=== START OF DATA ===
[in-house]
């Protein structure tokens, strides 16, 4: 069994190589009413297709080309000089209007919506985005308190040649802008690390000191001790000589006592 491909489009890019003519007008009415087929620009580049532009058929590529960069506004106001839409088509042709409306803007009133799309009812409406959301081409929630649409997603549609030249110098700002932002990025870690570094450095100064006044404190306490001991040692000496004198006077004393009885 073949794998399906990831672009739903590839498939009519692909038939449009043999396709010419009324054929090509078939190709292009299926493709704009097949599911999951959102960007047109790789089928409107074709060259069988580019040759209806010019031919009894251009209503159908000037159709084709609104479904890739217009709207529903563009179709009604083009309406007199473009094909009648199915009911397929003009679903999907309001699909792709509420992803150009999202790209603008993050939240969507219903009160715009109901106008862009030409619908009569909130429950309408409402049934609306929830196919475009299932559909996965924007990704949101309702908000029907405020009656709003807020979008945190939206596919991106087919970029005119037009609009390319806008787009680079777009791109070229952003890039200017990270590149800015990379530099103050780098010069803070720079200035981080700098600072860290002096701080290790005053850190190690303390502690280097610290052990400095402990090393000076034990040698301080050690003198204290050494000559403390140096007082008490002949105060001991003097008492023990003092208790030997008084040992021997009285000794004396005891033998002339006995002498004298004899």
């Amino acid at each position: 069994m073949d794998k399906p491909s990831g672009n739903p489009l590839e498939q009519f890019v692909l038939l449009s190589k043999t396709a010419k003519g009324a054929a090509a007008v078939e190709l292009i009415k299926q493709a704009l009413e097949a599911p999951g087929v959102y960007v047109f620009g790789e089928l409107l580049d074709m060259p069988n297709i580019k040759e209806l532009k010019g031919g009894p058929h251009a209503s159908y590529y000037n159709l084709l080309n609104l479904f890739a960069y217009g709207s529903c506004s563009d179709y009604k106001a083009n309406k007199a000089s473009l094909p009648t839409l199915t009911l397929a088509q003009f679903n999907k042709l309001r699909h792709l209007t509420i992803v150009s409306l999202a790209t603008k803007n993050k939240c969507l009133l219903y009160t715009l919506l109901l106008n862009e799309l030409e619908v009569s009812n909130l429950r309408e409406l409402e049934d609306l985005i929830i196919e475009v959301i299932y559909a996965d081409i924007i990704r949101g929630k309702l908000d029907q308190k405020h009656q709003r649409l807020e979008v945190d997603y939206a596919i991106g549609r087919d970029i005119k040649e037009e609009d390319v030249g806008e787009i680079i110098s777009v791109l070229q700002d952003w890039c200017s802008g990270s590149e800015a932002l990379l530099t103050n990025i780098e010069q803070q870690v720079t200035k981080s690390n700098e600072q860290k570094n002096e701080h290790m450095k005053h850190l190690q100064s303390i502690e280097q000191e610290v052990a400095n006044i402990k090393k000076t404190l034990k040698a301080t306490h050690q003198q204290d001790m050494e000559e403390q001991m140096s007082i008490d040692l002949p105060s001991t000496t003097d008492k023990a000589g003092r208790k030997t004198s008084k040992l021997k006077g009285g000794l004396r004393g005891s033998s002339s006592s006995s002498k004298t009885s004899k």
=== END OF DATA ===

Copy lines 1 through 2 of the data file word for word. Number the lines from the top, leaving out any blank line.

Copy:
[in-house]
């Protein structure tokens, strides 16, 4: 069994190589009413297709080309000089209007919506985005308190040649802008690390000191001790000589006592 491909489009890019003519007008009415087929620009580049532009058929590529960069506004106001839409088509042709409306803007009133799309009812409406959301081409929630649409997603549609030249110098700002932002990025870690570094450095100064006044404190306490001991040692000496004198006077004393009885 073949794998399906990831672009739903590839498939009519692909038939449009043999396709010419009324054929090509078939190709292009299926493709704009097949599911999951959102960007047109790789089928409107074709060259069988580019040759209806010019031919009894251009209503159908000037159709084709609104479904890739217009709207529903563009179709009604083009309406007199473009094909009648199915009911397929003009679903999907309001699909792709509420992803150009999202790209603008993050939240969507219903009160715009109901106008862009030409619908009569909130429950309408409402049934609306929830196919475009299932559909996965924007990704949101309702908000029907405020009656709003807020979008945190939206596919991106087919970029005119037009609009390319806008787009680079777009791109070229952003890039200017990270590149800015990379530099103050780098010069803070720079200035981080700098600072860290002096701080290790005053850190190690303390502690280097610290052990400095402990090393000076034990040698301080050690003198204290050494000559403390140096007082008490002949105060001991003097008492023990003092208790030997008084040992021997009285000794004396005891033998002339006995002498004298004899």